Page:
For the plebs, life moved on established tracks from an early age: Jean and her generation were classed and graded by exams and assigned to different pathways, hers being the art and design college. The men circulating around The Londoner had already been consumed, processed and released from the great machine of The War. The black market, huge and unmentionable during the war years, had a long afterlife as rationing continued. The post-war landscape was full of bombsites, which were still being cleared from British cities in the 70s, where they could play as a backdrop for a generation that only knew about the Blitz from war stories for boys. Bomb sites were very useful for London’s gangsters, as places to do nasty deeds and also dump bodies, as mentioned in The Boy Hairdresser, the (at the time) unpublished, unpublishable early novel by Joe Orton and Kenneth Halliwell. The great London smogs of the good old days before the Clean Air Act were also a useful cloak.
The “situationist” aspect of this book seems to be inspired by one of the source texts it leans into: Honeytrap: The Secret Worlds Of Stephen Ward (1987) by Anthony Summers and Stephen Dorril, which was one of a number of books published in the year of the 25th anniversary of the Profumo Scandal breaking, and got quite a lot of attention. That book had a dedication to Guy Debord, of Situation Internationale, and as we see in a footnote to pg.257:
I’d been intrigued by the dedication of Honeytrap to the situationist, Guy Debord. I guessed this was from the Huddersfield Polytechnic graduate Stephen Dorril, rather than his Oxbridge/BBC co-writer, Anthony Summers. I also noticed that Dr Dorril was an expert in the British Intelligence services.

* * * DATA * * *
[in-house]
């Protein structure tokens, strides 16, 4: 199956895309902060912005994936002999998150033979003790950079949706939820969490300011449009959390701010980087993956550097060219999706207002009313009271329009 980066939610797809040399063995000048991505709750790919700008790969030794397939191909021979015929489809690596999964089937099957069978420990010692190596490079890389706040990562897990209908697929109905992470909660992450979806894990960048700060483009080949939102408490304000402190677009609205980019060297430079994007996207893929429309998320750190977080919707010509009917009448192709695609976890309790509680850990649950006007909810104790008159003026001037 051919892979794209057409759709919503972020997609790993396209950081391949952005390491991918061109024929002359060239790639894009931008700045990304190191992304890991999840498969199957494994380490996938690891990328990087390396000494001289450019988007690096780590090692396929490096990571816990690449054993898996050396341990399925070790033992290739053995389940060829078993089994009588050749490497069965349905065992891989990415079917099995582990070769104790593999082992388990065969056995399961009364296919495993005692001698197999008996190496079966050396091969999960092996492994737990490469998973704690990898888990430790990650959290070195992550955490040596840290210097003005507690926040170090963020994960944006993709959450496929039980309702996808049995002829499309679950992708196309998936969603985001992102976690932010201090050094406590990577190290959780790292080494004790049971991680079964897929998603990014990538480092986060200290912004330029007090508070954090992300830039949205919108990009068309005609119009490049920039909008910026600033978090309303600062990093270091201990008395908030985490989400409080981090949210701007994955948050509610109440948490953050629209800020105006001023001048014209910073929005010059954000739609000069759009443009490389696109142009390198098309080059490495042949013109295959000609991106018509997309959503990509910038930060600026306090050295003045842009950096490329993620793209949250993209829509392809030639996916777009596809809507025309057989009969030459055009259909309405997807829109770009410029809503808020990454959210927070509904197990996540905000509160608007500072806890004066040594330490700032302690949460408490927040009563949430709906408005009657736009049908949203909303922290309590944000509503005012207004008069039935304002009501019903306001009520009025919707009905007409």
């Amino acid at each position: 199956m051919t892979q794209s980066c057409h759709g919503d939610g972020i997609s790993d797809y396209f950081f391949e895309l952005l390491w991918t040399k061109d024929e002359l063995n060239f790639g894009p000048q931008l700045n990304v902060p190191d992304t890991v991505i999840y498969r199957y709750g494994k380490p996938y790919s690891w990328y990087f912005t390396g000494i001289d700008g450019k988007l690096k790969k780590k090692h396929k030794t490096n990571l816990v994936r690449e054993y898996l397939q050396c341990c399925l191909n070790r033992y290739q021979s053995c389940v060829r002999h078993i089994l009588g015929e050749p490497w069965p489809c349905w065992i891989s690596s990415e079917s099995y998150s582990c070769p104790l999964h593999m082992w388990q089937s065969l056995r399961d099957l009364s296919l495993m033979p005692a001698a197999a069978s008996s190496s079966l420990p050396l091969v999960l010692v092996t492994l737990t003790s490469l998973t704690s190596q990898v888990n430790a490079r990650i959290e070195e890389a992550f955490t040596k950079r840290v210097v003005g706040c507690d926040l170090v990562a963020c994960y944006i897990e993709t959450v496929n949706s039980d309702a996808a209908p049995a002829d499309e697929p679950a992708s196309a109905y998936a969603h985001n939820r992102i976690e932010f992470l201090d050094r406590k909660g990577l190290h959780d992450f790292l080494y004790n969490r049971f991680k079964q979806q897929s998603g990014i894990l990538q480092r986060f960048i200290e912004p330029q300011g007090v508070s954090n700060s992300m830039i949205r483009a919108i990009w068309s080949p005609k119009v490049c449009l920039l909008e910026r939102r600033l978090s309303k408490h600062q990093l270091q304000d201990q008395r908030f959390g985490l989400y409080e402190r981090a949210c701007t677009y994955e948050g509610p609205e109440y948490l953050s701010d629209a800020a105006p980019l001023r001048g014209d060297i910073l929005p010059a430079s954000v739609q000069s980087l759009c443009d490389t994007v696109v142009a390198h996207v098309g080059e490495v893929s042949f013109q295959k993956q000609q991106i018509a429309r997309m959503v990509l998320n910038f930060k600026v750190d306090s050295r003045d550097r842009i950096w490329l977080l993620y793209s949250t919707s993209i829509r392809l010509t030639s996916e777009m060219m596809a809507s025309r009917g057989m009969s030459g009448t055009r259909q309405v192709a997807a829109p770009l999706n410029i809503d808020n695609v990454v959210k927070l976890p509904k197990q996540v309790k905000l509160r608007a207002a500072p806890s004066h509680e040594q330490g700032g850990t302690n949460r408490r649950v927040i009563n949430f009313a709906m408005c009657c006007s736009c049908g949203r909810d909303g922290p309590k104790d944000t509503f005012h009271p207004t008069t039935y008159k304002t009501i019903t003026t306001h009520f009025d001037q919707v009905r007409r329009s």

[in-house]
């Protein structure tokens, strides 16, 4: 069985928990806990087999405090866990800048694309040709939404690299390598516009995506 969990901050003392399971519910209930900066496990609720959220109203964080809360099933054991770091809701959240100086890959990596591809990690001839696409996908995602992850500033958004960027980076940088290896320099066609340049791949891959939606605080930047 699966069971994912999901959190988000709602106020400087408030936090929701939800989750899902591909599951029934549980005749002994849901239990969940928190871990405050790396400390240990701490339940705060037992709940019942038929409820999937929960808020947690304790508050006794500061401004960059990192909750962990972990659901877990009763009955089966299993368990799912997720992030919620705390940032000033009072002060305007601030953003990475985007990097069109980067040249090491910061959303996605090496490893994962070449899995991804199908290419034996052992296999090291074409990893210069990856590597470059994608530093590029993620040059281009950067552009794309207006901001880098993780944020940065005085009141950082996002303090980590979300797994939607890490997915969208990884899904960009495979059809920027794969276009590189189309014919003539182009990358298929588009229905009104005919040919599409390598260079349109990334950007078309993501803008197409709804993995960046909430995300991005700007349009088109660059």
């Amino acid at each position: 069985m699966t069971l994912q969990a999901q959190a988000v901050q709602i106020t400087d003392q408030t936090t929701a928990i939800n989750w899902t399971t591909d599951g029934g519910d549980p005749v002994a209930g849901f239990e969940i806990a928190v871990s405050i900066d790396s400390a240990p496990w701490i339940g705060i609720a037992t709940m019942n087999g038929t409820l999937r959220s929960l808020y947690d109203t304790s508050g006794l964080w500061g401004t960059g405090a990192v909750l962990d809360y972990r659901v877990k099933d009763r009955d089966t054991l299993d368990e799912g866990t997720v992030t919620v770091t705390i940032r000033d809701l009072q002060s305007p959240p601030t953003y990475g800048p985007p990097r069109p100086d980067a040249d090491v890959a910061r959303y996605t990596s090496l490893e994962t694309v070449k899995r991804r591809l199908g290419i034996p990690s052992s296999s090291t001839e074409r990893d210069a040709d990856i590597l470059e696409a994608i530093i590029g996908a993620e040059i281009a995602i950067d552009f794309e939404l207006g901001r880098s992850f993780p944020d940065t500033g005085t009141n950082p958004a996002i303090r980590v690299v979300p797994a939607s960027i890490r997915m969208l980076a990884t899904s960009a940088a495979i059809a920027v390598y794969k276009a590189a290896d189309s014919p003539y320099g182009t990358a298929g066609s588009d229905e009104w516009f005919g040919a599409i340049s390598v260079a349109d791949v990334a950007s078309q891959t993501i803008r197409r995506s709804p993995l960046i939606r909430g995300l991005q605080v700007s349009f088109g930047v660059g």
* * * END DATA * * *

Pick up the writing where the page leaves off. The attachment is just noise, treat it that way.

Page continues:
But why guess that when two great fans and promoters of situationist ideas in British media since the 1970s were Tony Wilson and Jon Savage, both Cambridge graduates? Apart from this reference, little use seems to be made of ideas about psychogeography in this book, other than a generalised sense that every place in a city as old as London is built above a grave, and within walking distance of a murder – in the past, present, or future.
The cultural backdrop is a way in for Vermorel to ventilate his own feelings about the 50s and how the post-war era is portrayed and memorialised. He has some strong points that there is a story of mass post-war emigration that gets neglected with the focus on the immigration coming in the other direction; however this is not quite right, since “the Brain Drain” of highly-skilled people moving to the US was noted in the late 40s. Life amongst the plebs seems to have been under the radar in every sense, since there are no direct statistics and the phenomenon has to be inferred from census figures. But this was an era in which many details passed unrecorded. The War Office did not keep a record of how many National Servicemen took their own lives or attempted to, but there is anecdotal evidence it was quite common. My dad told me that “the Angry Young Men” looked like over-privileged whiners to anyone further outside the belts of cultural influence.
What is implied in Vermorel’s final section is that the “post-War” (and the “post-war settlement”, that supposedly existed from 1945-79) was actually several periods, and they started and ended at different times in different places. The various cohorts born at different times had a sense of having missed out on or been cheated of something – a chance for valour, or for a better education, or to go to a marvellous party, or just to get a job. Waves of resentment rolling one after another. But some things may be the same, even if they don’t go by the same names, or any names. A quoted interview with the fashion model Barbara Goalen (pg. 326) mentions the topic of hate mail:
I didn’t find anyone vicious. The only vicious people I have ever come across are the ones who write one vicious letters. I think they are, absolutely, the scum of the earth. I don’t see how people can write to people they have never met, and whom they can never see, and say the terrible things they do and pretend they know you so well.
That sounds much like the experience of women today on the internet, where the anonymous letter-writers now connect electronically as “trolls”. But they have been haunting the psychogeography of cultural bombsites since the start of mass communication.